A Tale of Two Mommies

…because more seems excessive…

Tag Archives: family outings

Life as Pictures: holiday weekend edition

I went into Thanksgiving this year knowing it would be harder than most years, but I don’t want to immortalize what will inevitably be an undercurrent for a long time still. Leading up to the holiday I toyed more seriously with the idea of walking our town’s charity 5K with the kids. This is a tradition I hope to start in the coming years; each year I inch closer to taking the plunge. I don’t get my hold-up; I can walk a 5K easily, and the kids would be fine. I suppose it was a bit helter skelter this year; too much going on. I emailed the group organizing the race a couple days prior with some key questions…some more of a barrier than others. Although it seems I can just show up with my motley crew, there was a brief note of the course description that had me wonder if I could maneuver a stroller. It’s a turkey trot, so I probably could; but I read into the lack of response as a sign that this year would not be the year. And, really, I was already feeling overwhelmed as the weeks blurred by. Generally, when I feel stuck in angsty ruts, I create a new task for myself that allows me lift others in some way. This approach definitely improves my sprits to varying degrees, but at some point adding more tasks to manage is exclusively madness destined to be withheld until a better time. I experienced an irrational amount of guilt declining; life is short and unpredictable, and a bunch of what ifs flood in…What if I never have the opportunity again…madness.

Self-preservation aside, there is a simple fact heading into any day with no outing; Little Man NEEDS to exit our home in some fashion sometime during the morning, or anyone in a vague radius will want to rip their face off experiencing his destructive enthusiasm. I needed some fresh air too before cooking, so as a lowly duo, we set out for a walk around the neighborhood; and it was perfect.

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It’s a fairly large neighborhood for the area…many families in various stages of children. As a child nowhere remotely close to this area, I remember kids outside all the time; but maybe not. I often expect more bustle for some inexplicable reason. It was a quiet morning on the early side before a food-for-all; I’m not sure why I expected more kids around. Maybe because it’s one of the last remaining tolerably warmer days a few wisps above freezing. November is my favorite month; this year that sentiment virtually escaped me even as I tried to remind myself of that paltry fact. But, starting down our street a ways with some of the color still contrasting with a clear sky, I took a deep breath, filling my chest with a month’s worth of brisk fresh air at a glorious time of year.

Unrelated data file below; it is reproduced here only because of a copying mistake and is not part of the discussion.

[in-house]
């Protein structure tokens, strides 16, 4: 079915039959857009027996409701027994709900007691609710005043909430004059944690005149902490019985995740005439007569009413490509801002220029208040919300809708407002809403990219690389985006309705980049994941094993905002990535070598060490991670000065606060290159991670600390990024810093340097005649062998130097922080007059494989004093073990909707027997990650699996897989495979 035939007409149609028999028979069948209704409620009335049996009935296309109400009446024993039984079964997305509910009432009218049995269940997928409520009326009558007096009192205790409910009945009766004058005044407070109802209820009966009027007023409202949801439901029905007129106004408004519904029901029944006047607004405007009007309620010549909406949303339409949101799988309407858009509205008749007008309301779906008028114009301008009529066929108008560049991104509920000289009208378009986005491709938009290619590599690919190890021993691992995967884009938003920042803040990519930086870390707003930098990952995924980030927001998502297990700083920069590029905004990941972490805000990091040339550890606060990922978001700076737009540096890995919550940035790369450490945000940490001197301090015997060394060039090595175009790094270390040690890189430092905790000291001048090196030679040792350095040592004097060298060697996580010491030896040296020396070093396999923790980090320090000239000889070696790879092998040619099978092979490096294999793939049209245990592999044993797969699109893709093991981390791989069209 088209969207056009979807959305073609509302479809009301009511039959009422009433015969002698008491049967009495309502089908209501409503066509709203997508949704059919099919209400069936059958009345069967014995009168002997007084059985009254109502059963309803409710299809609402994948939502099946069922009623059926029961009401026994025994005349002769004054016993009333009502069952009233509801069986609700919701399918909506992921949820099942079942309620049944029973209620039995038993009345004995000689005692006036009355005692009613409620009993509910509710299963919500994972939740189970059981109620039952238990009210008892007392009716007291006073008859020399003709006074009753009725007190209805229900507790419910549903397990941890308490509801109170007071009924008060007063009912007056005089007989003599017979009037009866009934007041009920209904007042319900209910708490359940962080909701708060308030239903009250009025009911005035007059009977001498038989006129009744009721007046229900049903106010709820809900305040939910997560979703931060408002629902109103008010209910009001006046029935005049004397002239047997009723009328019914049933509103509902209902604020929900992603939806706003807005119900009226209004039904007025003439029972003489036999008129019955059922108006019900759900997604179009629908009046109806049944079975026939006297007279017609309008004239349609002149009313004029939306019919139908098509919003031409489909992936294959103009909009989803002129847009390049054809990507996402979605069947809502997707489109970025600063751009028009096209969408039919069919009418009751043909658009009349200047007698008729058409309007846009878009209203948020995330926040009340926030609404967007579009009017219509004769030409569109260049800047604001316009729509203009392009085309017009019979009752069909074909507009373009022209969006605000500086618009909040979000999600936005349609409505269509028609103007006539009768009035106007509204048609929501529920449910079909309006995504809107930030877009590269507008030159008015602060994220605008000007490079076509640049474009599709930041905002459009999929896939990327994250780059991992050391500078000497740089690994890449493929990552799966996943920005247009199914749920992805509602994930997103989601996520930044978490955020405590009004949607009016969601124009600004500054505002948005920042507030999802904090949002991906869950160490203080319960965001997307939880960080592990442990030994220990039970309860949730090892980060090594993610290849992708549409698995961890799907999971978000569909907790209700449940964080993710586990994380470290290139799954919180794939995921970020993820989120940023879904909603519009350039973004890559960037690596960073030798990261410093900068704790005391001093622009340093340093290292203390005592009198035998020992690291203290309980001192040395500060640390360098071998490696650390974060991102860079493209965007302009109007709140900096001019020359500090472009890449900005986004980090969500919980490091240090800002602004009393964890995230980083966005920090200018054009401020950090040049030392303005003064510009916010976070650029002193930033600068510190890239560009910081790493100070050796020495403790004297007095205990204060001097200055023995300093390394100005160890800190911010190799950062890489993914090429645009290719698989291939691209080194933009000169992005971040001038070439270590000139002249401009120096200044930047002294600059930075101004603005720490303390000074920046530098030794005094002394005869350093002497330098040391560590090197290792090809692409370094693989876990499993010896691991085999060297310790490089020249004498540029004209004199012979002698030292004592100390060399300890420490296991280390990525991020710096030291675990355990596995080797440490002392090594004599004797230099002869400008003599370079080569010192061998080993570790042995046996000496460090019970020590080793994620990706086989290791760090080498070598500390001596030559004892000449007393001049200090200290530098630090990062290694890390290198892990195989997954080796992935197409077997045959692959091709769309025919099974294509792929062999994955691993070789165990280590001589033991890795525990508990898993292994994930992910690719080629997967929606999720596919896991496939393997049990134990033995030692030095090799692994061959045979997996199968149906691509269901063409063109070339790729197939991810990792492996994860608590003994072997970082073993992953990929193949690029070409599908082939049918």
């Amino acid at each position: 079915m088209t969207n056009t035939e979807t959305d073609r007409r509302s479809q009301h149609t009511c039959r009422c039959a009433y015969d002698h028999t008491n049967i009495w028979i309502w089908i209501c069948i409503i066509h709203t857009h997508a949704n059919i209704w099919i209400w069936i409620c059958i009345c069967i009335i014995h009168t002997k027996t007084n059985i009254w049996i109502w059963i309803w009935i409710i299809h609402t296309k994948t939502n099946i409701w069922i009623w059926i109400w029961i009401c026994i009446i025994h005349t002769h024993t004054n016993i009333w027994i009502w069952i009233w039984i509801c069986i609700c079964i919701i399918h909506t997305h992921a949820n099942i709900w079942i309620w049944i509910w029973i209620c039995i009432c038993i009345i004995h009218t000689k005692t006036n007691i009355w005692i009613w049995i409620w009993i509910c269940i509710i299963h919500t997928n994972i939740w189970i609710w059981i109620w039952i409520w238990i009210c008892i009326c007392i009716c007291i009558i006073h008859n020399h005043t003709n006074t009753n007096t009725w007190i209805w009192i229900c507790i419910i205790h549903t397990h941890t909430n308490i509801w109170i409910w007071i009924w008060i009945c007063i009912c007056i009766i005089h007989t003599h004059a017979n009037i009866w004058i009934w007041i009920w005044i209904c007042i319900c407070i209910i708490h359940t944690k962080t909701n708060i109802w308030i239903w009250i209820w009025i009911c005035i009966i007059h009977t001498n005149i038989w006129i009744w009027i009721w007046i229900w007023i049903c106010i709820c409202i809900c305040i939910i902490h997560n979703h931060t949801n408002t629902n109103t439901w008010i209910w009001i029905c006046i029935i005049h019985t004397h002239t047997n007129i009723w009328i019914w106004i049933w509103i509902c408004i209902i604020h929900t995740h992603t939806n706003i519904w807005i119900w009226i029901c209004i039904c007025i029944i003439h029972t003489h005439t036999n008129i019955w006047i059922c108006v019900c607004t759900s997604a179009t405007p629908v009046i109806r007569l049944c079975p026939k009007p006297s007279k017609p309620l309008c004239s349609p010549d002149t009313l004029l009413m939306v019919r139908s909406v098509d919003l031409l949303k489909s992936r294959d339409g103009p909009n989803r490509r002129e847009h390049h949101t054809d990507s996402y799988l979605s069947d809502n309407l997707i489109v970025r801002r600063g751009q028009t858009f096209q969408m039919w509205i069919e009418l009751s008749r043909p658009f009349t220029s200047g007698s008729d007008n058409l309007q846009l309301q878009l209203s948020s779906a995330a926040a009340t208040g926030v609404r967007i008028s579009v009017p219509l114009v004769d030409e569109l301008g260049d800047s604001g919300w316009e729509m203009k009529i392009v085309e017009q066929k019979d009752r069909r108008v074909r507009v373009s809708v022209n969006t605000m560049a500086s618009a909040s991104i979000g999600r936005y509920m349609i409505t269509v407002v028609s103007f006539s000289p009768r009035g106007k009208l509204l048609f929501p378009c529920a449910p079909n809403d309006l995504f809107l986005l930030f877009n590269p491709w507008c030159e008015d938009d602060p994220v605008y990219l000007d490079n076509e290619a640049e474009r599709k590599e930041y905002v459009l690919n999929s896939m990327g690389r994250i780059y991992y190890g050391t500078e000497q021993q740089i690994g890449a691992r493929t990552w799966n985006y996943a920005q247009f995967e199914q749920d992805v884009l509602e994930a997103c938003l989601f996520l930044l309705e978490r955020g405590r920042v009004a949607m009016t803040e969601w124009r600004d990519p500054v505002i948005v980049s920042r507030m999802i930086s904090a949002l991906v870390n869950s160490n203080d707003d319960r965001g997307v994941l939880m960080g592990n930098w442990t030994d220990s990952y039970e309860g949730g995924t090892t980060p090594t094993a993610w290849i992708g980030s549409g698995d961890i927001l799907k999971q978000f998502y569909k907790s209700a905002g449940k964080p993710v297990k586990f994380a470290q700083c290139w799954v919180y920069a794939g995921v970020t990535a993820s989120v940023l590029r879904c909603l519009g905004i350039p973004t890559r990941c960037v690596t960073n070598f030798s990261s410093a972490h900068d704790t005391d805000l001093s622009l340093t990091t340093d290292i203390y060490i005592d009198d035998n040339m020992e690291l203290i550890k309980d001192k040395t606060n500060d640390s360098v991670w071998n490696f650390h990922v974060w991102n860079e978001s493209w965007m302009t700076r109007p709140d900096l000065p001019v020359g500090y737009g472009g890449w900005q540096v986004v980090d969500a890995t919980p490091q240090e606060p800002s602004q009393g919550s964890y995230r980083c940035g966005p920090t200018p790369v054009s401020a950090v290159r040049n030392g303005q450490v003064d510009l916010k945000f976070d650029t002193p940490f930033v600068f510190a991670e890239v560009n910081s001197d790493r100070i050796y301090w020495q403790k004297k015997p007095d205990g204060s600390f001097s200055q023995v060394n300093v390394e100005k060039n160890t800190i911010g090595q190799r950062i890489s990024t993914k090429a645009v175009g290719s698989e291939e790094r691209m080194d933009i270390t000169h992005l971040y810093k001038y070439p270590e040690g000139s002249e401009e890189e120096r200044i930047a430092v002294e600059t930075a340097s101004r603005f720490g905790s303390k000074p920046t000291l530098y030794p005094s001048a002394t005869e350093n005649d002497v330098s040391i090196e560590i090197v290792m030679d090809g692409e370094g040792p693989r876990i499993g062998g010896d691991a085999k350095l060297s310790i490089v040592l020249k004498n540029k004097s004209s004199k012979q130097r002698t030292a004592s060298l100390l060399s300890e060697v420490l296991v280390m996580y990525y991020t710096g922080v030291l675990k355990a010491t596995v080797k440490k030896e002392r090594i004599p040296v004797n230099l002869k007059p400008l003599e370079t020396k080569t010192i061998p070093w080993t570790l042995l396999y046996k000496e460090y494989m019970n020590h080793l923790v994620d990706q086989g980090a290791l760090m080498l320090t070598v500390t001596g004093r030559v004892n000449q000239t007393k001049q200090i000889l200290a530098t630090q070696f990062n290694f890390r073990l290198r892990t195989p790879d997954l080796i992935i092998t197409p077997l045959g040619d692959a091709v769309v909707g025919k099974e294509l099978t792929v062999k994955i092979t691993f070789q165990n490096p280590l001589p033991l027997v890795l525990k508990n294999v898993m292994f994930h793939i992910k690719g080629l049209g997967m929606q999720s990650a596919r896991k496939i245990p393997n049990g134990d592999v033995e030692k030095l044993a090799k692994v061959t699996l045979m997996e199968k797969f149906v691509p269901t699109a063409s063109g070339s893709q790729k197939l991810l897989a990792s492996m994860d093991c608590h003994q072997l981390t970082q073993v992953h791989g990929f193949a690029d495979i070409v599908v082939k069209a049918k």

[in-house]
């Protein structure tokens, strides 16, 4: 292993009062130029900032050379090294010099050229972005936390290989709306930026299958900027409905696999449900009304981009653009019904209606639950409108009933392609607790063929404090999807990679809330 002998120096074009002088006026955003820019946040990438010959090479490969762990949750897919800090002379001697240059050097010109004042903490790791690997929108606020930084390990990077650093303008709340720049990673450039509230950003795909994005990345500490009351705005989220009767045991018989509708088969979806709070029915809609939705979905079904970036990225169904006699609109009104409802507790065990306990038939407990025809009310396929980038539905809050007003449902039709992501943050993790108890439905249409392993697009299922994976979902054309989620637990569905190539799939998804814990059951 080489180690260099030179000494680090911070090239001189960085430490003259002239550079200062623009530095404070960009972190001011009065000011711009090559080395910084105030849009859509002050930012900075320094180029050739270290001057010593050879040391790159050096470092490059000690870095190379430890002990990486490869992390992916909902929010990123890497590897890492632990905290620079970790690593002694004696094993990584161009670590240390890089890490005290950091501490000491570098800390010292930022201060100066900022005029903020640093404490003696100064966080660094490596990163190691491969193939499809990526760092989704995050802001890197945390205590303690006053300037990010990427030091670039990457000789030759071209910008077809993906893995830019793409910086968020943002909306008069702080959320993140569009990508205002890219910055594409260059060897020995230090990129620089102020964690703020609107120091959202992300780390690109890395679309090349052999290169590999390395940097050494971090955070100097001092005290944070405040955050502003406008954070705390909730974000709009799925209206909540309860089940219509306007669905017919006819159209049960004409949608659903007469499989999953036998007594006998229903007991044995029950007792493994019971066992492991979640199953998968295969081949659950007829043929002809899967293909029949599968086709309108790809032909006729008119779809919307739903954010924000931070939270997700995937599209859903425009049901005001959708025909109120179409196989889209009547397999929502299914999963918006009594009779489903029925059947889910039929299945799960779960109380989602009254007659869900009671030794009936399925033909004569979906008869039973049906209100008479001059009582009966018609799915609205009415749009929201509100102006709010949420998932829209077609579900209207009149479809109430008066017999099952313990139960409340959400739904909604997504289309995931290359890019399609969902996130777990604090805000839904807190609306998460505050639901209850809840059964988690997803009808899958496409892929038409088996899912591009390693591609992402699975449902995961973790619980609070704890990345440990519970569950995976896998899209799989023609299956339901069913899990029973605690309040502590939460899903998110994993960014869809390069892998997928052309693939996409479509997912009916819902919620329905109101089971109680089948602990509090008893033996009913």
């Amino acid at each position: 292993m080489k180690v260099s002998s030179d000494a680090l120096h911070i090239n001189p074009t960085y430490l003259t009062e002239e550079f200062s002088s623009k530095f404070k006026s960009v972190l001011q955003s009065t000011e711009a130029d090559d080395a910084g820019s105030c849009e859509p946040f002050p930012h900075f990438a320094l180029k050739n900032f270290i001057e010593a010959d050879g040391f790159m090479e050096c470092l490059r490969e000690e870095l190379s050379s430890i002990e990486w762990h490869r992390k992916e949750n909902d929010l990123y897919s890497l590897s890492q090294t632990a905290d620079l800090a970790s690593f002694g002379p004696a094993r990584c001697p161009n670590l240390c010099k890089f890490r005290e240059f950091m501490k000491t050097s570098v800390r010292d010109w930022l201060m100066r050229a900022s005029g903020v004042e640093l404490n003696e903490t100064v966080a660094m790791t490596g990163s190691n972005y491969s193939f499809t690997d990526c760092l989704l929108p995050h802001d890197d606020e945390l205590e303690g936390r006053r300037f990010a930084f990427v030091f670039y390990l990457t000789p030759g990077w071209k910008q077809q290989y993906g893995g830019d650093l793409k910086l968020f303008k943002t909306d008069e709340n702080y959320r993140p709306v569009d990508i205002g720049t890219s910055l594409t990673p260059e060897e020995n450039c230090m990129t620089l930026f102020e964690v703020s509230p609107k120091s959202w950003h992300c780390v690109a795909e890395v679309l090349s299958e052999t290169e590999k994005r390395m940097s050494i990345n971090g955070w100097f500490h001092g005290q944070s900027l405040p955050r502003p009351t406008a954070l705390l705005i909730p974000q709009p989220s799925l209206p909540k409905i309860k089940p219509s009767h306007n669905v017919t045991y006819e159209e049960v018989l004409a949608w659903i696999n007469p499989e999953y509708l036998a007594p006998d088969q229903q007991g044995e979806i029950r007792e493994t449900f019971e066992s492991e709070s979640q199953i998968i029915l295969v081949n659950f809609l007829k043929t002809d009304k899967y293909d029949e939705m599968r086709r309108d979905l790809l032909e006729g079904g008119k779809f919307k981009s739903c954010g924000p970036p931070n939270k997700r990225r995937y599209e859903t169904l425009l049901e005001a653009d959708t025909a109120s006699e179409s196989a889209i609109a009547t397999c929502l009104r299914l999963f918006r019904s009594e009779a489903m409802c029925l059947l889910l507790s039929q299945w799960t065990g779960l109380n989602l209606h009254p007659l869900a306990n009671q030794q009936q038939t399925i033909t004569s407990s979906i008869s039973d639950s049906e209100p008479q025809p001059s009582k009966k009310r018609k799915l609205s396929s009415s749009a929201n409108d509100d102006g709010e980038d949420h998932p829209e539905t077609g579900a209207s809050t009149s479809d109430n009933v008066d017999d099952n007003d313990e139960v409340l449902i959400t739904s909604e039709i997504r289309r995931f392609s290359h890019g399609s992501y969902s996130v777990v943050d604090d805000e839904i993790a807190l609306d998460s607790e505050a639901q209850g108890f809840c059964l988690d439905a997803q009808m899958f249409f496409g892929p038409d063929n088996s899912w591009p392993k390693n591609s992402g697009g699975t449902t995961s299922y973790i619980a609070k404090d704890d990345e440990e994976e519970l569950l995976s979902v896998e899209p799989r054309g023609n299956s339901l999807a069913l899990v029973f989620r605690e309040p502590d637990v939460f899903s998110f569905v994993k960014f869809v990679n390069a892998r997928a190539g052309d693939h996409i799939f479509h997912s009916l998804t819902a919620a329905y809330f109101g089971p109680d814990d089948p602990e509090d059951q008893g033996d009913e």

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This is supposed to be a drainage ditch, but over the years the surrounding woods began reclaiming it…probably not a good thing in terms of flooding. I don’t have a single iota of how these structures function, but I’m fairly certain it’s not for little men to find fantastic sticks purposed for whacking dried plant debris.

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Eventually Mr. Man returned to me…jarring me out of my thoughts that were separate from his hushed leaf crunching and imaginative chattering. I couldn’t see him, but his sounds were reminiscent of fantasy stories depicting the whispers of small, winged pixies out to do mischief on those who trespass. When he emerged from the woods, he was so proud of his stick that stretched beyond his height. It was, in fact, a very good stick that merited Mr. Man’s chosen adjective for the day. From his first waking hours, dazzling things were “delightful” to him.

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The end of the stick. We were barely acquainted, yet it felt like family…entertaining my son for a whole ten minutes. It didn’t even have the opportunity to destroy something or injure someone before I would snatch it mid power struggle. Be well and at peace, dear stick.

 

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What is it about children who are perpetual furnaces? Little Man kept his hat on for twenty minutes before asking me to hold it for him. He refused it until I explained that his ears were bright red. He allowed me to jam it back on, which prompted periodic commentary about red ears and the need for hats.

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My husband is usually the one to take Little Man outside. I’m not sure what they do; usually I’m told in some form, but I often don’t pay attention. My son had a great time; end of story for me.

We kept walking. I used to distance run before injuries became more of a rule than they should otherwise be. I knew the terrain; Mr. Man eventually did not. We were embarking in an area where roosters can be heard from the road…because people in my town love their fresh eggs…or whatever. Why does any suburbanite willfully choose to house chickens? But, chickens are a top fav of Mr. Man, and the journey did not disappoint.